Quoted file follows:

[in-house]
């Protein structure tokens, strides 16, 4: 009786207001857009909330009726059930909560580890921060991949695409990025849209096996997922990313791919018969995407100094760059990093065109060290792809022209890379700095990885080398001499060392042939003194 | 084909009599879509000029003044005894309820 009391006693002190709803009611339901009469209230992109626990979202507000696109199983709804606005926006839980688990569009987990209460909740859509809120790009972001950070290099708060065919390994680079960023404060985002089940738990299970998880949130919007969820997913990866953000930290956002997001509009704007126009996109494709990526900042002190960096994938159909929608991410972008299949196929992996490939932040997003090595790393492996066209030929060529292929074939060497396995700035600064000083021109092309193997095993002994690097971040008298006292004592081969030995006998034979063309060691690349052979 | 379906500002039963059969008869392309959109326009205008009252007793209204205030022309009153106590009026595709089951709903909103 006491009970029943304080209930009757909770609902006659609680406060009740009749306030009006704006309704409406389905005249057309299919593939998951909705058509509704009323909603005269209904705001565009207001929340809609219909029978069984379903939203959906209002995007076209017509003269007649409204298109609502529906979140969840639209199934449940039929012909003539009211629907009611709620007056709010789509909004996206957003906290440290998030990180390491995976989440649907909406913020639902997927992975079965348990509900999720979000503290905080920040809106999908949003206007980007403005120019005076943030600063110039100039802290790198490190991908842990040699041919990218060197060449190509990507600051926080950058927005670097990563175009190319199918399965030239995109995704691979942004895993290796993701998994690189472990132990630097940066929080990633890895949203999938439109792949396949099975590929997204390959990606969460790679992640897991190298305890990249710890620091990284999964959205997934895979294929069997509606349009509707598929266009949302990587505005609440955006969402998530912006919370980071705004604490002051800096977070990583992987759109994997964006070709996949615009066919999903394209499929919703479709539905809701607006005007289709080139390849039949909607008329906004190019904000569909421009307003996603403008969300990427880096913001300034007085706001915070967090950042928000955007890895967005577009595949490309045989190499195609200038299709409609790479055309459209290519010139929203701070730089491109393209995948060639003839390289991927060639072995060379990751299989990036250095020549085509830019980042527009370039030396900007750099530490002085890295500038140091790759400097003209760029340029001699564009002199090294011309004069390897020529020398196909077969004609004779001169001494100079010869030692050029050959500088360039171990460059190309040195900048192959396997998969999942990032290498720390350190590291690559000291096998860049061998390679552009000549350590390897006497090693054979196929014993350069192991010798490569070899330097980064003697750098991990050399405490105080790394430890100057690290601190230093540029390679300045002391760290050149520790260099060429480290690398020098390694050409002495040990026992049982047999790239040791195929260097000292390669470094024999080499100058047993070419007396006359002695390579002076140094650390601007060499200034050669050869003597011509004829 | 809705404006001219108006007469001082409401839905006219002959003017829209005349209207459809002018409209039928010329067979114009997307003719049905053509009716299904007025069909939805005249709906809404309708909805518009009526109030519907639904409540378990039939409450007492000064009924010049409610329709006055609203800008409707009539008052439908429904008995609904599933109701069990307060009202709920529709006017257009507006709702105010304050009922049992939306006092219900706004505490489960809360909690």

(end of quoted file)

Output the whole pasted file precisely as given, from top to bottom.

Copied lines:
[in-house]
């Protein structure tokens, strides 16, 4: 009786207001857009909330009726059930909560580890921060991949695409990025849209096996997922990313791919018969995407100094760059990093065109060290792809022209890379700095990885080398001499060392042939003194 | 084909009599879509000029003044005894309820 009391006693002190709803009611339901009469209230992109626990979202507000696109199983709804606005926006839980688990569009987990209460909740859509809120790009972001950070290099708060065919390994680079960023404060985002089940738990299970998880949130919007969820997913990866953000930290956002997001509009704007126009996109494709990526900042002190960096994938159909929608991410972008299949196929992996490939932040997003090595790393492996066209030929060529292929074939060497396995700035600064000083021109092309193997095993002994690097971040008298006292004592081969030995006998034979063309060691690349052979 | 379906500002039963059969008869392309959109326009205008009252007793209204205030022309009153106590009026595709089951709903909103 006491009970029943304080209930009757909770609902006659609680406060009740009749306030009006704006309704409406389905005249057309299919593939998951909705058509509704009323909603005269209904705001565009207001929340809609219909029978069984379903939203959906209002995007076209017509003269007649409204298109609502529906979140969840639209199934449940039929012909003539009211629907009611709620007056709010789509909004996206957003906290440290998030990180390491995976989440649907909406913020639902997927992975079965348990509900999720979000503290905080920040809106999908949003206007980007403005120019005076943030600063110039100039802290790198490190991908842990040699041919990218060197060449190509990507600051926080950058927005670097990563175009190319199918399965030239995109995704691979942004895993290796993701998994690189472990132990630097940066929080990633890895949203999938439109792949396949099975590929997204390959990606969460790679992640897991190298305890990249710890620091990284999964959205997934895979294929069997509606349009509707598929266009949302990587505005609440955006969402998530912006919370980071705004604490002051800096977070990583992987759109994997964006070709996949615009066919999903394209499929919703479709539905809701607006005007289709080139390849039949909607008329906004190019904000569909421009307003996603403008969300990427880096913001300034007085706001915070967090950042928000955007890895967005577009595949490309045989190499195609200038299709409609790479055309459209290519010139929203701070730089491109393209995948060639003839390289991927060639072995060379990751299989990036250095020549085509830019980042527009370039030396900007750099530490002085890295500038140091790759400097003209760029340029001699564009002199090294011309004069390897020529020398196909077969004609004779001169001494100079010869030692050029050959500088360039171990460059190309040195900048192959396997998969999942990032290498720390350190590291690559000291096998860049061998390679552009000549350590390897006497090693054979196929014993350069192991010798490569070899330097980064003697750098991990050399405490105080790394430890100057690290601190230093540029390679300045002391760290050149520790260099060429480290690398020098390694050409002495040990026992049982047999790239040791195929260097000292390669470094024999080499100058047993070419007396006359002695390579002076140094650390601007060499200034050669050869003597011509004829 | 809705404006001219108006007469001082409401839905006219002959003017829209005349209207459809002018409209039928010329067979114009997307003719049905053509009716299904007025069909939805005249709906809404309708909805518009009526109030519907639904409540378990039939409450007492000064009924010049409610329709006055609203800008409707009539008052439908429904008995609904599933109701069990307060009202709920529709006017257009507006709702105010304050009922049992939306006092219900706004505490489960809360909690």